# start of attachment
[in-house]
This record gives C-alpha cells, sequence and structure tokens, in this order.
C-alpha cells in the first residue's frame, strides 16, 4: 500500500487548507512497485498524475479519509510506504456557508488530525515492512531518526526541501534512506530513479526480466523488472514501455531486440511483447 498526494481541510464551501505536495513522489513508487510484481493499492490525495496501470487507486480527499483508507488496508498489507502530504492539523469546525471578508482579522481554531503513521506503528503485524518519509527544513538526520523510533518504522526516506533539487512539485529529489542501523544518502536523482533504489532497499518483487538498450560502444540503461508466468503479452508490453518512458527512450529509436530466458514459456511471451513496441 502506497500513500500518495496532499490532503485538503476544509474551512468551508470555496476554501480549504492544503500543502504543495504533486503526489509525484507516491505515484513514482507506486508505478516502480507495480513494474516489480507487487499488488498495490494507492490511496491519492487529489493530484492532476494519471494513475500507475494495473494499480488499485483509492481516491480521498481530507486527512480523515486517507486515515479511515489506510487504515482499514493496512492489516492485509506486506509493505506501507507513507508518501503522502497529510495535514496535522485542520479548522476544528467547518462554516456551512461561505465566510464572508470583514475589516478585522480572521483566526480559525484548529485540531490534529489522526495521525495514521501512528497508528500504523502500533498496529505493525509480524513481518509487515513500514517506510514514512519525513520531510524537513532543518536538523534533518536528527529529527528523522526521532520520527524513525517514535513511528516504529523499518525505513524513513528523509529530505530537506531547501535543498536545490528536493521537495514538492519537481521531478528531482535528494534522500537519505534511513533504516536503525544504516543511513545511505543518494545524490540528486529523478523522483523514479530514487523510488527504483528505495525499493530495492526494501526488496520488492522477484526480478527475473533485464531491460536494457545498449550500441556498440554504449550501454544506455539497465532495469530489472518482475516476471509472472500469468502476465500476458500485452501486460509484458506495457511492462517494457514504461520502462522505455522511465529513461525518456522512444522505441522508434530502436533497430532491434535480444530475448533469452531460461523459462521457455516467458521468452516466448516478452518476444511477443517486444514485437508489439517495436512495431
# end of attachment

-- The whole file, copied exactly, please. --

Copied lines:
[in-house]
This record gives C-alpha cells, sequence and structure tokens, in this order.
C-alpha cells in the first residue's frame, strides 16, 4: 500500500487548507512497485498524475479519509510506504456557508488530525515492512531518526526541501534512506530513479526480466523488472514501455531486440511483447 498526494481541510464551501505536495513522489513508487510484481493499492490525495496501470487507486480527499483508507488496508498489507502530504492539523469546525471578508482579522481554531503513521506503528503485524518519509527544513538526520523510533518504522526516506533539487512539485529529489542501523544518502536523482533504489532497499518483487538498450560502444540503461508466468503479452508490453518512458527512450529509436530466458514459456511471451513496441 502506497500513500500518495496532499490532503485538503476544509474551512468551508470555496476554501480549504492544503500543502504543495504533486503526489509525484507516491505515484513514482507506486508505478516502480507495480513494474516489480507487487499488488498495490494507492490511496491519492487529489493530484492532476494519471494513475500507475494495473494499480488499485483509492481516491480521498481530507486527512480523515486517507486515515479511515489506510487504515482499514493496512492489516492485509506486506509493505506501507507513507508518501503522502497529510495535514496535522485542520479548522476544528467547518462554516456551512461561505465566510464572508470583514475589516478585522480572521483566526480559525484548529485540531490534529489522526495521525495514521501512528497508528500504523502500533498496529505493525509480524513481518509487515513500514517506510514514512519525513520531510524537513532543518536538523534533518536528527529529527528523522526521532520520527524513525517514535513511528516504529523499518525505513524513513528523509529530505530537506531547501535543498536545490528536493521537495514538492519537481521531478528531482535528494534522500537519505534511513533504516536503525544504516543511513545511505543518494545524490540528486529523478523522483523514479530514487523510488527504483528505495525499493530495492526494501526488496520488492522477484526480478527475473533485464531491460536494457545498449550500441556498440554504449550501454544506455539497465532495469530489472518482475516476471509472472500469468502476465500476458500485452501486460509484458506495457511492462517494457514504461520502462522505455522511465529513461525518456522512444522505441522508434530502436533497430532491434535480444530475448533469452531460461523459462521457455516467458521468452516466448516478452518476444511477443517486444514485437508489439517495436512495431